Unemployment rises to 3.9%, but don’t focus on that number alone

By Glenn Dyer | More Articles by Glenn Dyer

Australian unemployment rose to an 18-month high of 3.9%, according to the latest labor force report from the Australian Bureau of Statistics on Thursday. However, focusing solely on that figure, as some reports did, was highly misleading.

In fact, the ABS data showed that the size of the Australian workforce surged to a record 14.257 million (seasonally adjusted), while the participation rate hit an all-time high above 67%. Additionally, an extra 61,500 jobs were added in November, a month when most forecasts suggested a weak outcome.

November’s surge surprised many economists who were expecting little change or a drop – some forecasts had predicted a fall of 7,000, while others anticipated a rise of around 5,000 to 11,000.

Instead, there was another massive surge, on top of the 55,000 or more jobs added in October, which was attributed to temporary part-time workers being employed for the Voice referendum by the electoral office.

With revisions, approximately 140,000 to 150,000 new jobs have been added since September when there was a sign of a slowdown with only 7,000 new jobs created and the jobless rate at 3.6%.

In November, the number of unemployed people looking for work rose by 19,000 to 572,000, according to ABS head of labor statistics, Bjorn Jarvis.

“The combination of strong growth in both employment and unemployment in November saw the employment-to-population ratio return to a record high of 64.6%, and the participation rate reached a new high of 67.2%,” he said in Thursday’s release from the Bureau.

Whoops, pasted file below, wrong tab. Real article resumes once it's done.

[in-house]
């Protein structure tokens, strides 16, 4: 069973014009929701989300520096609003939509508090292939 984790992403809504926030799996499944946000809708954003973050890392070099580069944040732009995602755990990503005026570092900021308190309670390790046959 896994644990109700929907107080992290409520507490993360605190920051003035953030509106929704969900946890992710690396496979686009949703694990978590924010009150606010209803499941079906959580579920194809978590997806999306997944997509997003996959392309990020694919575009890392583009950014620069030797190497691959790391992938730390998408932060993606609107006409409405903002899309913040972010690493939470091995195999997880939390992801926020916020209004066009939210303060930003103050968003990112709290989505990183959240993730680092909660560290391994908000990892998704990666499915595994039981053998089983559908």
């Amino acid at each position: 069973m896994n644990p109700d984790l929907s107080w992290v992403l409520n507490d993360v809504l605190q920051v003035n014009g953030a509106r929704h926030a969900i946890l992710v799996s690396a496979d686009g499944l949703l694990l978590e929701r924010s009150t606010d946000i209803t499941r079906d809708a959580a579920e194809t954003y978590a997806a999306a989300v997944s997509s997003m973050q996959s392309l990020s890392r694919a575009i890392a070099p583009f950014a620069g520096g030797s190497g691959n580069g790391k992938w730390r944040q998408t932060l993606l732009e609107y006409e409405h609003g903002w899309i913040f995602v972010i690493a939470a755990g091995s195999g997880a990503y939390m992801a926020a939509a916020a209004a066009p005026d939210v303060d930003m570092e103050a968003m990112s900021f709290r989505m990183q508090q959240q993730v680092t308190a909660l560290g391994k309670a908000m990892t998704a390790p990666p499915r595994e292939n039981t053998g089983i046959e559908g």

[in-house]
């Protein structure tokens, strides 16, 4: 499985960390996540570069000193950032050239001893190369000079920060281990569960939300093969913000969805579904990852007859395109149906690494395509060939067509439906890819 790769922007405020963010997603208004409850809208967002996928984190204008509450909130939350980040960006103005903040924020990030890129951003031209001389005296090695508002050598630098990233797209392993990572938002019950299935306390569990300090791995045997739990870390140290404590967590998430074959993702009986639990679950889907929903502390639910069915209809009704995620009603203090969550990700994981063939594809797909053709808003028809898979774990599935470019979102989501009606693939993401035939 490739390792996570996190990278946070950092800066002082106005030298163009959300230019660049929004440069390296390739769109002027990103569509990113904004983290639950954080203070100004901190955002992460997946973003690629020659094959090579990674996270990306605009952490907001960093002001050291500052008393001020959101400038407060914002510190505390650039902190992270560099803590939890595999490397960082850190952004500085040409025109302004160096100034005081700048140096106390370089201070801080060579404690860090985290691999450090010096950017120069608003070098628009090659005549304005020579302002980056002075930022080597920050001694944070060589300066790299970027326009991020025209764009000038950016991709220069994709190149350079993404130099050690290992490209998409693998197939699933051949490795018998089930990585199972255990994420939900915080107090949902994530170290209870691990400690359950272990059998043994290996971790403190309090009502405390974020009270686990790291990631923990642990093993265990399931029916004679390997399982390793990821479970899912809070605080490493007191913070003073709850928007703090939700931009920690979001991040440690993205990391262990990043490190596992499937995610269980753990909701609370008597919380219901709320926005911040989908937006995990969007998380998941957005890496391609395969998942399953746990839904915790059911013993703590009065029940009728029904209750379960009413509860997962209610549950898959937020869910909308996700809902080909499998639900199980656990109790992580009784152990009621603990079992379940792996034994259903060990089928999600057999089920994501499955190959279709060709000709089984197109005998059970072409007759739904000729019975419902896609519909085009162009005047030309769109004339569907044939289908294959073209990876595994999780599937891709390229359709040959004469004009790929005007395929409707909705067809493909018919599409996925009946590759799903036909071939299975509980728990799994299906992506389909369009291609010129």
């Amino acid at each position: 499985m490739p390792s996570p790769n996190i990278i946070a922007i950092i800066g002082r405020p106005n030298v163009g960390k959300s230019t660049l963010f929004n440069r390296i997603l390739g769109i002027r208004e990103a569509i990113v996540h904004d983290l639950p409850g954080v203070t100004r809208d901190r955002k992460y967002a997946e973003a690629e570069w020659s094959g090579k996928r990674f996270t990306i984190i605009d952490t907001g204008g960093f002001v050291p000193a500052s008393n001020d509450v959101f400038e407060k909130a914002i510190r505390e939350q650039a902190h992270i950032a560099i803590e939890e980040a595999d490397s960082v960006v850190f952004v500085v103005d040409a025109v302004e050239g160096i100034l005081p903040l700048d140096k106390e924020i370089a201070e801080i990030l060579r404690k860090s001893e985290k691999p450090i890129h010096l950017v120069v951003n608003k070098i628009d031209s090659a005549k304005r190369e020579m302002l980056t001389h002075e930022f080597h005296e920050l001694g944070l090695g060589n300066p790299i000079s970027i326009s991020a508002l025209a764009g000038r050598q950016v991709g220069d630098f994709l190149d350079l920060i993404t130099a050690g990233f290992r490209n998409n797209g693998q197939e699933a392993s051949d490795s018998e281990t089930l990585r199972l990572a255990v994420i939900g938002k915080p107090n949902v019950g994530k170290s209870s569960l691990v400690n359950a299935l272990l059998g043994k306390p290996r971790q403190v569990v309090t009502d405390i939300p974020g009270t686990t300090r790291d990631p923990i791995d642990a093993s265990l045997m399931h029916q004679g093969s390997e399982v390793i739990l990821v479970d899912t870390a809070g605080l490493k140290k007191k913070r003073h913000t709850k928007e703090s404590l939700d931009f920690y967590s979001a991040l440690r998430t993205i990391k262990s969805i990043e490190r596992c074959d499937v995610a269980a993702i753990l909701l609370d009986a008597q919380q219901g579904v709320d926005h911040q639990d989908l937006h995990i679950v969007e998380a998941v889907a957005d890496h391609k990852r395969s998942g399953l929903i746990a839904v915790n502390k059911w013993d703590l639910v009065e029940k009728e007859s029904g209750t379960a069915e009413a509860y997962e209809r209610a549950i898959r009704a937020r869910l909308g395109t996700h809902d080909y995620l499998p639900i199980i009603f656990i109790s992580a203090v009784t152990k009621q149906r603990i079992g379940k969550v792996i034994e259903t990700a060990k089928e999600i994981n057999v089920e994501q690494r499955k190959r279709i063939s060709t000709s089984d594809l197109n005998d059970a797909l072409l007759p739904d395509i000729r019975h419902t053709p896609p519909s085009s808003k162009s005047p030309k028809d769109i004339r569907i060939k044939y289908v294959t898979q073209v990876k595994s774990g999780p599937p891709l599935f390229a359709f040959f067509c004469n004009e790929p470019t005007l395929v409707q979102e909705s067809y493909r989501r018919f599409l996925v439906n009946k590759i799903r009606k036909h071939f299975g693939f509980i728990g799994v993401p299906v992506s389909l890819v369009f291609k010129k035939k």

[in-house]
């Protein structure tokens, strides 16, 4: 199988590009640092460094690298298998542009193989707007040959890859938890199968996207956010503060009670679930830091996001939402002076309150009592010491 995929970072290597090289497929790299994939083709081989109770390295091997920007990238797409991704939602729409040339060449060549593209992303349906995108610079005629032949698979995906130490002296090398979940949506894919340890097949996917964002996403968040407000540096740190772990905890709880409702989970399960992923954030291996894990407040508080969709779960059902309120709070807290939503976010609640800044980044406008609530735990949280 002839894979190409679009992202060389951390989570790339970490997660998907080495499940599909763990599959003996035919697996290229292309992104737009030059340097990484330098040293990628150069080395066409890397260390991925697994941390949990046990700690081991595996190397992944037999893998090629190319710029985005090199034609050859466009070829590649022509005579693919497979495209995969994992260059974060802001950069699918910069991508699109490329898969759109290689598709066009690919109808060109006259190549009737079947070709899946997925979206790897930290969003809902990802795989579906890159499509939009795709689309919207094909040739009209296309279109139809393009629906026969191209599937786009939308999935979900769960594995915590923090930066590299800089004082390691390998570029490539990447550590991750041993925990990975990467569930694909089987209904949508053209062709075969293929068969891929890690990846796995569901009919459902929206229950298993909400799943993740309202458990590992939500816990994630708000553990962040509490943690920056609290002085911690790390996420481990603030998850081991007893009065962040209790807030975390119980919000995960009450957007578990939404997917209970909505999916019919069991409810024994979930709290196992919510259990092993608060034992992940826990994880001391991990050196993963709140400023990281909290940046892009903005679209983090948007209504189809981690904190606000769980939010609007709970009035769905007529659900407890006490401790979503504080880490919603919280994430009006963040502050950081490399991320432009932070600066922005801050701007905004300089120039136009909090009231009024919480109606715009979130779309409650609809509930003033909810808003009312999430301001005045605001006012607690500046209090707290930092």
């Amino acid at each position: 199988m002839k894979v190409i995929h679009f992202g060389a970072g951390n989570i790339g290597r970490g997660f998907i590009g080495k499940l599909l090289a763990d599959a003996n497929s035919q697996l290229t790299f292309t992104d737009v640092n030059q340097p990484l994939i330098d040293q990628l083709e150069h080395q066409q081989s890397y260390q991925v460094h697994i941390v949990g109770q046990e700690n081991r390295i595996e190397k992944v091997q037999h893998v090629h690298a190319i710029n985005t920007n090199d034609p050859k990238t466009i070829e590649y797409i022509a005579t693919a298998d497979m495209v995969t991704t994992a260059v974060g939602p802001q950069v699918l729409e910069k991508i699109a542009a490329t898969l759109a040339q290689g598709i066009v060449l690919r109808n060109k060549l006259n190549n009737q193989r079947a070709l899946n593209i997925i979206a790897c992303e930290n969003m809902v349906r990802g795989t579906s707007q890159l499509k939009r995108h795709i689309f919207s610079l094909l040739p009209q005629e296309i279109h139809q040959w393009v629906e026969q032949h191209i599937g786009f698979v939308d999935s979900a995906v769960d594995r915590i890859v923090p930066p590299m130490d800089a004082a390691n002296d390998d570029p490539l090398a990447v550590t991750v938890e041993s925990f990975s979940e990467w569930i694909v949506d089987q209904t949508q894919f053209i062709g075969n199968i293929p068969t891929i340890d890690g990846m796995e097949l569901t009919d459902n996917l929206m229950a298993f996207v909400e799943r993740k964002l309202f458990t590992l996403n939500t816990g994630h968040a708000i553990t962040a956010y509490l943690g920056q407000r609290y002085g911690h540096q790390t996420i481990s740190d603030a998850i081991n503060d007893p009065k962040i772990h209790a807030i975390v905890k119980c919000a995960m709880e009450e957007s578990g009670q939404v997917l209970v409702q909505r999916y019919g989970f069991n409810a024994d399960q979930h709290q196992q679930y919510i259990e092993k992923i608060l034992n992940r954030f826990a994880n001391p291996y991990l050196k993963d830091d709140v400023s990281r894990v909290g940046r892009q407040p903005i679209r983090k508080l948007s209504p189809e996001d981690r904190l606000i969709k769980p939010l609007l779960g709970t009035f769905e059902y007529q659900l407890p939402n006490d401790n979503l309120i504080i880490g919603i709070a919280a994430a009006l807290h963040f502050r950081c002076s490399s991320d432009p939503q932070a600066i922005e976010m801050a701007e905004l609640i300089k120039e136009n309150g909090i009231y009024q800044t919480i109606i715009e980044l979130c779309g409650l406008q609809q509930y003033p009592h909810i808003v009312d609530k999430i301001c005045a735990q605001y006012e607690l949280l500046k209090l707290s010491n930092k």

“We have continued to see employment growth keeping pace with high population growth through 2023. The employment-to-population ratio has been high for a long time now, between 64.4% and 64.6% since February 2023, and between 64.3% and 64.6% for the past 18 months.”

The rise in the participation rate is not a bearish sign; it's positive as it shows more people either looking for work or getting work – the rise from an existing record high is an optimistic indicator.

Hours worked slowed down by 0.1% or 2 million hours, suggesting that employers are adding staff while cutting hours.

“The recent slowdown in hours worked over the past six months continued into November, with the total number of hours worked now around where it had been back in May. However, this follows very strong growth during late 2022 and early 2023,” Mr. Jarvis said.

“The slowing in hours means that overall growth rates in employment and hours worked are now similar over the past 18 months. The narrowing gap between these two growth rates suggests that the labor market is now less tight than it has been.”

This can be explained by the surge in immigration and the Australian population.

Separate ABS data on Thursday showed that the Australian population topped 26.6 million people in the year to June, a rise of 614,000, with net immigration accounting for 518,100 of that figure. This, in turn, helps explain the 441,000 rise in the size of the workforce in the year to November.

About Glenn Dyer

Glenn Dyer has been a finance journalist and TV producer for more than 40 years. He has worked at Maxwell Newton Publications, Queensland Newspapers, AAP, The Australian Financial Review, The Nine Network and Crikey.

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